Texas won the A.L. West and went to the World Series in 2010. They can score. And they added Adrian Beltre at third. Cliff Lee is gone and Michael Young has asked for a trade. If the Rangers can keep Young happy and Brandon Webb can get healthy, they have the horses to defend their division title.
March 1, 2010
When Zach Parise tied the game with 24 seconds left to send the US and Canada into sudden death overtime I imagined all the emergency service calls flooding the switchboards across Canada as the country went in to collective coronary failure. But then Sid the Kid struck gold and what could have been a national nightmare turned into a tear-drenched rendering of “O, Canada”. It just seems right. The US had shown they could beat Canada only days earlier, surprising the world, and making the Canadians wonder what had become of their national pastime. So when the two met again in the Gold Medal game everything was on the line for Team Canada. Against a backdrop of red-draped fans, the local Vancouver Canuck Roberto Luongo in goal, on home ice and in front of a world stage with only one question to answer – is hockey still our game? – the Canadian team had to come through. It turns out nothing was wrong with Canada’s game – The US was just a really worthy opponent.
When the 22 year old from Nova Scotia had a breakaway opportunity earlier in the game and came up short, people were asking, as they had been all tournament, when their golden boy would pull through. It’s just that his moment hadn’t come yet, like he was being saved for when everything was at stake. How fitting then that Team Canada’s elder statesman, Jarome Iginla, should be the one to provide the assist, setting up Crosby to do what everyone was hoping he could – score the winning goal in the biggest of all games. It seems the hopes and expectations of Canada were not misguided or unfounded, whatever doubts might have been raised. After the game Crosby said what we have come to expect – that it was the team, that no one person makes the team, that it’s a team effort – only this time it sounded really quite genuine and heartfelt and not at all rehearsed. Which is why, at least in part, the kid is as good as gold.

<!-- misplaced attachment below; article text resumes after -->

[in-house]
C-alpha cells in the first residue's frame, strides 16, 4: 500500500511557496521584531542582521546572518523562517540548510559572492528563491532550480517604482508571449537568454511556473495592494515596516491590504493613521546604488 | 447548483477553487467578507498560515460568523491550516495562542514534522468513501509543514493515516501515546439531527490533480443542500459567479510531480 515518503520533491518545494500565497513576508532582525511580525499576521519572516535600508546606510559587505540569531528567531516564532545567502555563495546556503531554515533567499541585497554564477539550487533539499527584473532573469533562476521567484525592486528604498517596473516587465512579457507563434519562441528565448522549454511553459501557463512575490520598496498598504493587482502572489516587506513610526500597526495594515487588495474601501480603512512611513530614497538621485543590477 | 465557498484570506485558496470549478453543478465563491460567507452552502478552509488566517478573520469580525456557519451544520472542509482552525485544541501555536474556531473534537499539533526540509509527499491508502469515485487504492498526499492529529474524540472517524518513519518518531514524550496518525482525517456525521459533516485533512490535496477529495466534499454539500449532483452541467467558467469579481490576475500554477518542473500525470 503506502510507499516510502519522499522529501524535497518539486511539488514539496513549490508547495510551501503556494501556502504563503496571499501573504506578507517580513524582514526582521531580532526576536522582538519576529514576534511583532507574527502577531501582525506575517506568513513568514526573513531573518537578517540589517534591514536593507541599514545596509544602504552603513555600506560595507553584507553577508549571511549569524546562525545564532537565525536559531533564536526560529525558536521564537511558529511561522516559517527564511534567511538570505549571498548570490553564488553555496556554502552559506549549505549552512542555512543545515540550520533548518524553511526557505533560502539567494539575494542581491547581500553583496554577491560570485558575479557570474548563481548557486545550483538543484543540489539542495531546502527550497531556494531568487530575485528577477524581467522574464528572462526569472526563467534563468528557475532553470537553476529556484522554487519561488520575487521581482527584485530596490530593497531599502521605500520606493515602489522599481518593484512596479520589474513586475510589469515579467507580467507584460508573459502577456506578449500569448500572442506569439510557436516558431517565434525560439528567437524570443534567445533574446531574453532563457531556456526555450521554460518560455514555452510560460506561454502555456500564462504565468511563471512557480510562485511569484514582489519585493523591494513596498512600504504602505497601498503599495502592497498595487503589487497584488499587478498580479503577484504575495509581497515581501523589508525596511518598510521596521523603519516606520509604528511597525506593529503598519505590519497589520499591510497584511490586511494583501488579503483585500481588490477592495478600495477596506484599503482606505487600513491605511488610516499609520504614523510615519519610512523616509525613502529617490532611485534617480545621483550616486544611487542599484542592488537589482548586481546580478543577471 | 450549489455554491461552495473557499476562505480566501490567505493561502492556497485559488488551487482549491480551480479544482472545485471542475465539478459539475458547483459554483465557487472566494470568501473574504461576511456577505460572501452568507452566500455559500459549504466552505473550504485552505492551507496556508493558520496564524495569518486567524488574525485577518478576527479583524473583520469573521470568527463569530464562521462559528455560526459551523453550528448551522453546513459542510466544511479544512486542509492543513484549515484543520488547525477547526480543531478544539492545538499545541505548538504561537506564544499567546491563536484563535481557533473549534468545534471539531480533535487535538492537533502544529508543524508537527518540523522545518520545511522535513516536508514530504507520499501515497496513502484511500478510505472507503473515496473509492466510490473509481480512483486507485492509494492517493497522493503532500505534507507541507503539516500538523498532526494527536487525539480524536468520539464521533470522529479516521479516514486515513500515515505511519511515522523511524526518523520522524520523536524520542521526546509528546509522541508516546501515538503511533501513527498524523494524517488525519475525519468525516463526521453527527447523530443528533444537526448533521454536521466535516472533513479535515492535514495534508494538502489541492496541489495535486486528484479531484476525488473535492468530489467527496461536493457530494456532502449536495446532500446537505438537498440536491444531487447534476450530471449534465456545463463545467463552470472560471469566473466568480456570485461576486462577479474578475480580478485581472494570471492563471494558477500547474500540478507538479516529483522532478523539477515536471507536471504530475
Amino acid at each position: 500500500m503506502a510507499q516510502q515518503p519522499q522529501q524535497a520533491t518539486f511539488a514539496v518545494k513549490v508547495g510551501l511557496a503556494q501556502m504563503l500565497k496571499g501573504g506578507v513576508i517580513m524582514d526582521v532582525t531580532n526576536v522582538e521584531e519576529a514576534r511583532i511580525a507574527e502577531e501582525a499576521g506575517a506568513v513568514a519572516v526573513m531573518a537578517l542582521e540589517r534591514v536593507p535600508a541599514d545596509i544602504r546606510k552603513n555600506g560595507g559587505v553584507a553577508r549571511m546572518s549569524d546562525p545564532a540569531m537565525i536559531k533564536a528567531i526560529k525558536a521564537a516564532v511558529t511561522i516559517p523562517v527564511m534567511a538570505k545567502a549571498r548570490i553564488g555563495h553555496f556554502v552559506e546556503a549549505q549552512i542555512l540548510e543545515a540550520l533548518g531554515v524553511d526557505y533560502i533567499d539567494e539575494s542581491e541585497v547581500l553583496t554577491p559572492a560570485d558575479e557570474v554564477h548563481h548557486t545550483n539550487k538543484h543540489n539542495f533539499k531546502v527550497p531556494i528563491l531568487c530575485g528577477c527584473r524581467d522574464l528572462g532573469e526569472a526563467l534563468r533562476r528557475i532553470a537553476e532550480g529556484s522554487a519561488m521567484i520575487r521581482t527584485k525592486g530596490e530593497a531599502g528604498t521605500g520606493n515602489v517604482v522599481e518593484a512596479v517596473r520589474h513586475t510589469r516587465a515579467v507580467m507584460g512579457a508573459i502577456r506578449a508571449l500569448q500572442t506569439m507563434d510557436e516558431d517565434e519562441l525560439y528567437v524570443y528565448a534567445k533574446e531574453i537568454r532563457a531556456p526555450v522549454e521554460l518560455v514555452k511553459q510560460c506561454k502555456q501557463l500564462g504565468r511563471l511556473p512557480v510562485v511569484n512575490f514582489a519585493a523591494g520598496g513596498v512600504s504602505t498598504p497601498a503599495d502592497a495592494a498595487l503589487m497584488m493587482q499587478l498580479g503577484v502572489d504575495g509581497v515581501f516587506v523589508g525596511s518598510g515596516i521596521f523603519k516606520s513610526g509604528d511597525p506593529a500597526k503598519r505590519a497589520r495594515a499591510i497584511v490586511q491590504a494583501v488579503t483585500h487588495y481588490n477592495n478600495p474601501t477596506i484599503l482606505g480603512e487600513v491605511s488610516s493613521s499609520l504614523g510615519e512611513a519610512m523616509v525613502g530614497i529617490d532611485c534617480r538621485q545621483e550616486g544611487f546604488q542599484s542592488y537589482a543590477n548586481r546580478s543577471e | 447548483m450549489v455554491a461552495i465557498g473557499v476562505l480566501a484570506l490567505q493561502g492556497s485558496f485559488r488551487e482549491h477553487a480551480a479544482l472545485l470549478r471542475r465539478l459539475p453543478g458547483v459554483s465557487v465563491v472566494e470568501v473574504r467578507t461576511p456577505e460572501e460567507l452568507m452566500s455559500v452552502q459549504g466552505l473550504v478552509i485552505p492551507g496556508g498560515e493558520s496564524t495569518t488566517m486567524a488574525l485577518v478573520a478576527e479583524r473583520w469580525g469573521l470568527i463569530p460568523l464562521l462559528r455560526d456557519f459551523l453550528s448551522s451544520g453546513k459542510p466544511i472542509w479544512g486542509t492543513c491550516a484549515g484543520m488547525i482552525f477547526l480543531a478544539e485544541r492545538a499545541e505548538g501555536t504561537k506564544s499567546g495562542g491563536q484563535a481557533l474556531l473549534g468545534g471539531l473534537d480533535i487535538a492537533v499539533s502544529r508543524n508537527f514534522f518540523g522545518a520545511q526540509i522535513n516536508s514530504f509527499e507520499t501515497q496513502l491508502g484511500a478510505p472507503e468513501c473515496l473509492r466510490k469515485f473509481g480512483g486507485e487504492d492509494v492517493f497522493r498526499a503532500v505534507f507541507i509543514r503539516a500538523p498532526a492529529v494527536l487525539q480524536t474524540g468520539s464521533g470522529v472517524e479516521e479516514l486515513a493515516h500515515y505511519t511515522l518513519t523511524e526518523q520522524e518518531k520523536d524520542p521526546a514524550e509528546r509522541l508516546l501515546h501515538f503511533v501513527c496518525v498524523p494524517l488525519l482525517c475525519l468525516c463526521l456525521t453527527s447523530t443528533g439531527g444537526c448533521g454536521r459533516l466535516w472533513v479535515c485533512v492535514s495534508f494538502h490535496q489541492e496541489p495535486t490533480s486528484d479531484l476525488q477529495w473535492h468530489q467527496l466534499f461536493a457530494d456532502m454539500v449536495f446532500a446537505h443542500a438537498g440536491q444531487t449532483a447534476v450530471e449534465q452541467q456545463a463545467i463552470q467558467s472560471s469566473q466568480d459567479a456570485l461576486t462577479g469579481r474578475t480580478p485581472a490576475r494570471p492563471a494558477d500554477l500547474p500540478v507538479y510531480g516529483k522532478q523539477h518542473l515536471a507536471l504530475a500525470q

December 3, 2008
By Shawn Lucas
I was very surprised this week when reading a small article in “The Hockey News.”
Being a lifelong hockey fan, I was completely shocked when reading the names of the top ten active leaders in career points – not so much by the names as their nationalities….
The NHL has traditionally been dominated by Canadians. In 2007-08, more than half (52%) of all NHL players were from Canada. The top ranks of the NHL, though still full of Canadians, is no longer a league dominated by players from The Great White North.
Today’s domination comes from stars such as Pittsburgh’s Evgeni Malkin, Washington’s Alex tandem of Semin and Ovechkin and who can overlook what has been the strongest team of the last decade, the Detroit Red Wings, whose team boasts the likes of Henrik Zetterberg, Pavel Datsyuk, Marian Hossa and the league’s best defenseman in Nicklas Lidstrom?
The future of hockey definitely looks bright on the global stafe. On the list of active NHL leaders in career points, there are only 3 Canadians – while the USA is represented 4 times, the most of any country on the list. There are a few developments that could re-define the list this year.
If Brendan Shanahan, 1340 (CAN) or Mats Sundin, 1321 (SWE) can catch on with a team, then each would bump someone off the list. As they are not currently active, here is the list of active players and their respective nationalities
1. Joe Sakic, Colorado Avalanche, 1641 (CAN)
2. Mark Recchi, Tampa Bay Lightning, 1393 (CAN)
3. Mike Modano, Dallas Stars, 1294 (USA)
4. Jeremy Roenick, San Jose Sharks, 1207 (USA)
5. Teemu Selanne, Anaheim Ducks, 1176, (FIN)
6. Sergei Fedorov, Washington Capitals, 1155, (RUS)
7. Rod Brind’Amour, Carolina Hurricanes, 1127 (CAN)
8. Keith Tkachuk, St. Louis Blues, 996 (USA)
9. Doug Weight, N.Y. Islanders, 985 (USA)
10. Nicklas Lidstrom, Detroit Red Wings, 950 (SWE)